Other Opinions

Law will help end debtors’ prisons in Mississippi. Much more work needs to be done.

Aisha Carson is the advocacy coordinator for the ACLU of Mississippi, focusing on criminal justice reform and educational opportunities.
Aisha Carson is the advocacy coordinator for the ACLU of Mississippi, focusing on criminal justice reform and educational opportunities. Courtesy ACLU of Mississippi

Mississippi’s criminal justice system has historically been marred by inequities and unconstitutional practices. People unable to pay fines and fees associated with simple traffic violations in Mississippi can find themselves in jail for months at a time.

Qumotria Kennedy of Biloxi was thrown in jail for five nights following her arrest on a warrant for failure to pay traffic fines. She was not provided a court hearing on her ability to pay, informed of her right to request counsel, or appointed counsel. She was afraid for her daughter, who did not know where she was, and was ultimately fired from her part-time cleaning job because she missed work while jailed for fines. Debtors’ prison is a practice that is prohibited by the constitution yet responsible for derailing the lives of poor people across the state, like Kennedy. HB 387, now Mississippi law, is a step toward ending this practice.

This new law serves as a win for smart justice reform, creating efficiency and equity in local and state government by reducing incarceration costs and providing judges with discretion to establish payment plans for those who cannot afford to pay their fines. By alleviating debtors’ prison and enacting policies that support indigent defense, the state is taking a strong stand against the unconstitutional practice of jailing poor people while decreasing the burden of incarceration costs.

HB 387 will also help those who have served their time for misdemeanor and nonviolent crimes re-enter the workforce, a critical piece to reducing recidivism and decreasing the prison population. Re-entry and employability are among the most meaningful factors in supporting reintroduction into society for ex-offenders. According to the Bureau for Justice Statistics, 90 percent of people currently incarcerated will be released back into their community at some point. They should not be met with hurdles to employment and re-establishing their lives as productive citizens. HB 387 specifically allows parolees to have visits by their parole officers at their job or by utilizing technology, instead of missing work to attend these mandatory meetings. This small but impactful policy change will assist in alleviating barriers to obtaining and maintaining employment.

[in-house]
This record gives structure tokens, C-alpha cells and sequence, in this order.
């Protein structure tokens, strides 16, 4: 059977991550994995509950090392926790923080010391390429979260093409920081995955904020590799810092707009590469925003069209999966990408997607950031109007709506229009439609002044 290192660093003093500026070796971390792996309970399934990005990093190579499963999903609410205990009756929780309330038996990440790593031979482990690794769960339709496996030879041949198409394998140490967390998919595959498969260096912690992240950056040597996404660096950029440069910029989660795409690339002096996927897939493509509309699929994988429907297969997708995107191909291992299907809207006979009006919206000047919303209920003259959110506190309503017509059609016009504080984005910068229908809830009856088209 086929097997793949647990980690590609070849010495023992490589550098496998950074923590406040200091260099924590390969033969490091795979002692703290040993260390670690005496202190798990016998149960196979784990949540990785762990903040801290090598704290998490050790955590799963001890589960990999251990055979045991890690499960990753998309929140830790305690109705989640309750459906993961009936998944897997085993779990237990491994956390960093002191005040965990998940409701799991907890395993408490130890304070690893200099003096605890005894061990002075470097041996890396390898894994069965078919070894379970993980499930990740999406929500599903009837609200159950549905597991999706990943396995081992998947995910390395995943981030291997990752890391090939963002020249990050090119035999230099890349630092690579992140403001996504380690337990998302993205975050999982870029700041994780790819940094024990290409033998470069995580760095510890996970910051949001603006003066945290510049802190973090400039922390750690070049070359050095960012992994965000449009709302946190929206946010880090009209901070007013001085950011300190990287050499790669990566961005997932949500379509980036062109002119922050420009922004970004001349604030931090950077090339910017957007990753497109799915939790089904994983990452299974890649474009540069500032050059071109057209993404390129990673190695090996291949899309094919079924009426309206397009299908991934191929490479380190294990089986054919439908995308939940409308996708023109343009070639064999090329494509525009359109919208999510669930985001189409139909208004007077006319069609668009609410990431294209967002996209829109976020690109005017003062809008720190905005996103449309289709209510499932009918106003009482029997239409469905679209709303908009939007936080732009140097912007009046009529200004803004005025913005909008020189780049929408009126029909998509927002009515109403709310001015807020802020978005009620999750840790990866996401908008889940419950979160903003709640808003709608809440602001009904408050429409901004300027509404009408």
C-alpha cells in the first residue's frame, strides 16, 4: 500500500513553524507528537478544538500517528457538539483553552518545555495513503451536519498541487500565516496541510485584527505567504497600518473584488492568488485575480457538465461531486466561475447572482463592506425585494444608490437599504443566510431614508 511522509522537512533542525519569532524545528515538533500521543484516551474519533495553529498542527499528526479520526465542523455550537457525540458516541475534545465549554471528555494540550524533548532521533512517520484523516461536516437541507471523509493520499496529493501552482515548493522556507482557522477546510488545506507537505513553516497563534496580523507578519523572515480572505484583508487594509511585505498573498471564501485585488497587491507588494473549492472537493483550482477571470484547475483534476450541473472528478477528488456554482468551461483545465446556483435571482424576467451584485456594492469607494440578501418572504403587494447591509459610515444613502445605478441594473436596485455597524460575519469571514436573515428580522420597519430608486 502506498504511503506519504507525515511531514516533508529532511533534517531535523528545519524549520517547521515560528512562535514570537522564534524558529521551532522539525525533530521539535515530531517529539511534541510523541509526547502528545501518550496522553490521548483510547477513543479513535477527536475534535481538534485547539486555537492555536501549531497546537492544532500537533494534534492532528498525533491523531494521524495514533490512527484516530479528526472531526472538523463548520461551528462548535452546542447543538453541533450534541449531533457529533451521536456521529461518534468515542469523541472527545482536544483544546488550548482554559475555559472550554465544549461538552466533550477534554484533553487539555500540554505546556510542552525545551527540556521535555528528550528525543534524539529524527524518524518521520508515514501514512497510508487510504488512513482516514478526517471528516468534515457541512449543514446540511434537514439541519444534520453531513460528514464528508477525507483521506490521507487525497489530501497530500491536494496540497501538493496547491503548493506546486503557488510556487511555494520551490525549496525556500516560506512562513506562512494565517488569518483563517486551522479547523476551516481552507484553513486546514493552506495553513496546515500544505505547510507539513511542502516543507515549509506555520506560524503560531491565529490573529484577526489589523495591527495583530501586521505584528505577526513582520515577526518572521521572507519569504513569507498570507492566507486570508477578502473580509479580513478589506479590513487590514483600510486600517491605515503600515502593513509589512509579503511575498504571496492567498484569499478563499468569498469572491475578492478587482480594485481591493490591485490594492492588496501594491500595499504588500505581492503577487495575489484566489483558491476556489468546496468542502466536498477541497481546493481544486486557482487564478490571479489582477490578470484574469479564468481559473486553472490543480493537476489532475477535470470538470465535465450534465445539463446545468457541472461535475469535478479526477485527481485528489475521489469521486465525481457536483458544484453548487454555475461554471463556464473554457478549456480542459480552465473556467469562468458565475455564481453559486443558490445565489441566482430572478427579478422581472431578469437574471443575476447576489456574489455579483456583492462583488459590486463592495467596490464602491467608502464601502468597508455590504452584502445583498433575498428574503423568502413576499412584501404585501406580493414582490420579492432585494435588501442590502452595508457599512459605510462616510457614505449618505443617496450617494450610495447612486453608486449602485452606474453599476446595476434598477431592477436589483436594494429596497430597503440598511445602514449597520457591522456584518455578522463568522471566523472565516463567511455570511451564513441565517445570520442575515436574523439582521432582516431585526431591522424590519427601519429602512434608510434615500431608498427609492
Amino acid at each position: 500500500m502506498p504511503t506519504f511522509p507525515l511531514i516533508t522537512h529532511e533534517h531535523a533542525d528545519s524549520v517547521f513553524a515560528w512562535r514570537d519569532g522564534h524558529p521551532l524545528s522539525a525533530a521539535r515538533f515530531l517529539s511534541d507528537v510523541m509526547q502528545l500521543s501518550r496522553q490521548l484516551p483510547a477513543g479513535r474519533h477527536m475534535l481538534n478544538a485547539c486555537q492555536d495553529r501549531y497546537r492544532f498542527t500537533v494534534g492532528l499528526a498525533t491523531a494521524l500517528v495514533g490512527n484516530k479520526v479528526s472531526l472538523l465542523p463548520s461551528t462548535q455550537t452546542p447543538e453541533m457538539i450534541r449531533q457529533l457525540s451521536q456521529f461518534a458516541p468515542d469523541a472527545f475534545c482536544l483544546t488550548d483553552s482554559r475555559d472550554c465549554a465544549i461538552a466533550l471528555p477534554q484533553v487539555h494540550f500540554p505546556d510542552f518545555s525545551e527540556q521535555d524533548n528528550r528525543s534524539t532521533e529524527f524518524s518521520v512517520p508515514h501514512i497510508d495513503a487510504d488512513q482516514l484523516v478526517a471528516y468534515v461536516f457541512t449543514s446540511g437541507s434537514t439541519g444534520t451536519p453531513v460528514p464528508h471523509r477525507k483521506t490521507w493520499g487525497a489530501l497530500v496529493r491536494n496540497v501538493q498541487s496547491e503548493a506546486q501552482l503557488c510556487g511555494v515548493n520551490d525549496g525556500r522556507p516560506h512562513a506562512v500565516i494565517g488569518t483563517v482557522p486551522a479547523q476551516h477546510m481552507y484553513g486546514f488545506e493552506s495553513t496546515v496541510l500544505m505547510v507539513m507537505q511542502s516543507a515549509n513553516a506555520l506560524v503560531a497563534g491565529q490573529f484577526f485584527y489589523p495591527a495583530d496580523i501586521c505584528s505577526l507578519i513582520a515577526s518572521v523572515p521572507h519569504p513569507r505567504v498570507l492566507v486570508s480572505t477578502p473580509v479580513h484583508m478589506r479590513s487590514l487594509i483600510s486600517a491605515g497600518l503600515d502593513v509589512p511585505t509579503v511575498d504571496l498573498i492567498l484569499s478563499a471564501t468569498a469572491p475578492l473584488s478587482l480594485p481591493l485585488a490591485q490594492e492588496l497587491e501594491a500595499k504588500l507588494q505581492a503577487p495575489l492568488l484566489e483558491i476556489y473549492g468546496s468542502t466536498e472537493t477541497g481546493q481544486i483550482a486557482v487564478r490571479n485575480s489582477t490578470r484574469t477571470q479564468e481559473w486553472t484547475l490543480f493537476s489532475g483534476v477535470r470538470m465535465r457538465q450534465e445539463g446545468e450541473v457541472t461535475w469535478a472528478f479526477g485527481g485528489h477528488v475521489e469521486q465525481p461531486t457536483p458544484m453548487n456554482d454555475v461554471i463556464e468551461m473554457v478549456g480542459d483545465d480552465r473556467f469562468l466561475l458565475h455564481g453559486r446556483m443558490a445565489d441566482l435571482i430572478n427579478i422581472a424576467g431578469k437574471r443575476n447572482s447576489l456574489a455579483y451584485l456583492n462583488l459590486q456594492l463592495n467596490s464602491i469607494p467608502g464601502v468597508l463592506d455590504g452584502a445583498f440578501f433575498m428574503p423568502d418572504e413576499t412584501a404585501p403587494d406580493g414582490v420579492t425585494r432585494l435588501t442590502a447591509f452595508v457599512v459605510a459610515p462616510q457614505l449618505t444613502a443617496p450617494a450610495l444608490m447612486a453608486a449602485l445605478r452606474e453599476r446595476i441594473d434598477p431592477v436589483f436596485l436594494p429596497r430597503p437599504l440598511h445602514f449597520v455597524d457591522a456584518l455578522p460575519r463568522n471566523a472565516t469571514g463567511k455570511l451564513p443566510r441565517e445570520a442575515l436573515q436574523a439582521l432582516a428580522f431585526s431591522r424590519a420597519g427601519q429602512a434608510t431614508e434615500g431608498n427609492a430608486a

Mississippi has more than 19,000 people behind bars and ranks as the fourth highest prison population in the nation. Coupled with 2014’s HB 585, HB 387 strengthens the foundation for continued efforts to reform the criminal justice system in Mississippi, but we cannot stop here.

We must continue to advocate for smart justice policies that reduce the number of people entering prison in the first place and the amount of time they serve. We must tackle the racial disparities that currently exist. And, we must seek out alternatives to incarceration so that the countless collateral consequences attached to conviction do not make it harder for someone to support themselves and their families.

Mississippi has reaffirmed its commitment to continuing criminal justice reform, but much more remains to be done.

Aisha Carson is the advocacy coordinator for the ACLU of Mississippi, focusing on criminal justice reform and educational opportunities.

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